For inspiration, I looked at my running list of the films I've most enjoyed this year, and it gave me a few ideas, if somewhat unorthodox ones:

1. Brad Bird. Sure, he's made his name in animation, but he's got an unbeatable sense of pacing and character, and if he could make Bilbo half as endearing as Remy the rat, he'd be set.

2. Matthew Vaughn. Sure, Stardust was a touch frenzied, but he got the tone right — he SO got the tone right. And the casting. The Hobbit isn't as serious and dark as the rest of LOTR; with Jackson looking over his shoulder, I'm downright certain Vaughn could do a damn good job with it.

3. Edgar Wright. Sure, he's funny. But I'd like to see him do something a little different. I'd also like to see Simon Pegg playing a dwarf. Don't kill me for that. (Really, this is a sort of off-the-wall notion, but I kind of think these guys could do anything.)

4. Agnieszka Holland. What, you haven't seen Olivier Olivier? Get thee to a rental store, or put it on your Netflix queue. She also directed the beautiful, underseen 1993 version of The Secret Garden.

5. Bryan Singer. The golden boy could thereby redeem himself for handing over X3 to Brett Ratner. Plus, I rather liked Superman Returns.

6. Kathryn Bigelow. Sure, she's sort of gone missing lately, and I've got nothing to say about K-19: The Widowmaker. But Strange Days has its strange, strange charm, and I've always thought she had some untapped potential.

It would have been so much easier to make a list of people who shouldn't be allowed anywhere near this production.

Anyway, who do you think should get The Hobbit's reins?

December 20, 2007 05:25 PM

Problem: It's really hard to write Giftmas posts when I, er, haven't been leaving the house (except to go to work, of course). But the whole idea of Giftmas posts in the first place was sort of inspired by the staff wish lists some of us made for Suzi that then didn't make it into last month's gift guide, so, hrm, what did I have on there? Well, a lot of vague things, includng a pretty winter coat, the perfect black cotton cardigan and the even-more-perfect elusive pair of black, knee-high leather boots. And for some network to produce a fourth season of Veronica Mars. I might as well wish to be as cute as Kristen Bell while I'm at it, right?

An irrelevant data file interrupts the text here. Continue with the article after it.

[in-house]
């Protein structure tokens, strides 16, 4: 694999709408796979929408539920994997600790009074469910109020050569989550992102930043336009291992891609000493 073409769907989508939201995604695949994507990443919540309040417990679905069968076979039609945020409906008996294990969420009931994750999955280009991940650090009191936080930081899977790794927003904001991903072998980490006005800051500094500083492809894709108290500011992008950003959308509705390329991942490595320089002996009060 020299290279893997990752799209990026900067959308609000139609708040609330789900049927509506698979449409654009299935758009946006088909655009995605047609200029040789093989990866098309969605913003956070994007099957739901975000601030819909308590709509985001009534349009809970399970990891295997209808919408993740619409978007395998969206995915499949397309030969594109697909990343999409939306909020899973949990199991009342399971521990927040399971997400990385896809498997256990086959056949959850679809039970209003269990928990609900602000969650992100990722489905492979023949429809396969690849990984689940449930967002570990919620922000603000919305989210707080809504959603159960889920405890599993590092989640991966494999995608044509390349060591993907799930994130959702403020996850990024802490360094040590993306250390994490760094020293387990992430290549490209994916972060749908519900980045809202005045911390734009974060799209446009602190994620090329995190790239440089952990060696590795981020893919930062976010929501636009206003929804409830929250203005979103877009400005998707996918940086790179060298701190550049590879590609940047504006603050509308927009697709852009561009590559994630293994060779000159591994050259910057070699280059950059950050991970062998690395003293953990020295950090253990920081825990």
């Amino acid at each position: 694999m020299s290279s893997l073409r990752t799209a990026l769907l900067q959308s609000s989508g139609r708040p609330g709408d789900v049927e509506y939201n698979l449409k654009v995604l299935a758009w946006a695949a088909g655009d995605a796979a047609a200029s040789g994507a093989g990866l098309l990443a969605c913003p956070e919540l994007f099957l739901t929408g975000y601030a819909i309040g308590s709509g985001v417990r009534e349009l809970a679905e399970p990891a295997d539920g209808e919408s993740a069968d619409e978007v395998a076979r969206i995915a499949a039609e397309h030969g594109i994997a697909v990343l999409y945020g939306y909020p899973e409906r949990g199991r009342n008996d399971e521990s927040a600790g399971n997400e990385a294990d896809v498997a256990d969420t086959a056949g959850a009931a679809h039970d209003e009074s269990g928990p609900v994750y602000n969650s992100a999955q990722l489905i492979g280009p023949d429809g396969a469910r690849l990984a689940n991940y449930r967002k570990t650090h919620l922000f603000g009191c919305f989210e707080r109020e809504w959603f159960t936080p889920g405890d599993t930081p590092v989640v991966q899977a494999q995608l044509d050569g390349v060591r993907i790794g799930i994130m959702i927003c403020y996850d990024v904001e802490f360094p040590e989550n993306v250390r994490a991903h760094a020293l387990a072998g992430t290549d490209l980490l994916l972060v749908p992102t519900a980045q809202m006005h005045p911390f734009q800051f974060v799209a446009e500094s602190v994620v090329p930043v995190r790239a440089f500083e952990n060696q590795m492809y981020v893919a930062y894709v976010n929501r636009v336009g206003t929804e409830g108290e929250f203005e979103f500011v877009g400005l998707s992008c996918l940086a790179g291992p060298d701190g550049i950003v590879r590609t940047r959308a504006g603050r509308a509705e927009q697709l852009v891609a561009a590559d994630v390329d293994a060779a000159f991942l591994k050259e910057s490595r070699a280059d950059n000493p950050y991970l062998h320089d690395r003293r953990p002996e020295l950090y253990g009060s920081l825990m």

My Amazon wishlist is not a bucket of help either.

I wanted to post about the Bacon of the Month club, but there isn't enough detail about the "artisan bacon" for me to comfortably praise it; sure, it's a great idea, but it doesn't tell me where the bacon comes from, if it's organically or humanely raised, and I'm ... not comfortable with that.

(Veggie Bacon Salt, anyone?)

But while I'm hungry and thinking about food, some notions:

• Jars of Yumm! Sauce
• Delicious cheese from our numerous wonderful area cheesemakers (available all over the place, including at Market of Choice and Kiva and more stores I don't happen to be in on a regular basis and so can't immediately vouch for)
• A CSA membership (oooh, there's a present I could use...)
• Pounds and pounds of Wandering Goat and/or Full City coffee
• Stocks, duck fat and other basic cooking elements from Provisions
• Restaurant gift certificates
• Gently used cookbooks from our fine used bookstores

OK, now I'm getting vague.

My third day of Giftmas post will be better! I hope.

December 18, 2007 03:53 PM

(A note: I decided we ought to make Giftmas posts to include fun things what we didn't put in gift guides. There are no seven days of Giftmas. There is no Giftmas. But I like the word Giftmas. I far prefer it to the internet-nerdy $WINTERHOLIDAY, which I find inexplicably offputting. So Suzi and I are BOTH going to post DAILY about Things What Are Cool. Seriously!)

So, um. What do I want? Let's start simple: treats from Lush! O many moons ago, Lush didn't exist in the U.S. I had to order my bath treats from the U.K. or Canada. A friend remembered and brought me soap from England once. It was super. When I lived in Australia, I asked the lovely lady at my hostel's front desk where the Lush store was. "Down around Swanston and ... I forget," she said. "Walk down Swanston and follow your nose."

This worked. I shit you not. I could smell that trademark, almost-overwhelming-but-not-allergic-reaction-inducing smell from a block away. See, fake scents make me sneeze. They make my throat itch and my eyes water. But Lush stuff — like stuff made by some of my other favorite companies, Villainess, Portland-based Arcana (whose Frozen Heart scrub is amazing) and my beloved Black Phoenix Alchemy Lab (about which more later) — doesn't bother me (well, "ozone" notes still give me a headache, but I think that's as much psychological as anything; they all smell like ex-boyfriend shower gel). I bought myself a Christmas Star as a reward for this, that or the other thing, but there are so many more things to want. Potion and American Cream solid perfume! Silver Cloud and Twinkle and Jingle Spells bath bombs! Sodium lauryl sulfate-free Squeaky Green shampoo bars! Christmas Kisses bubble bars!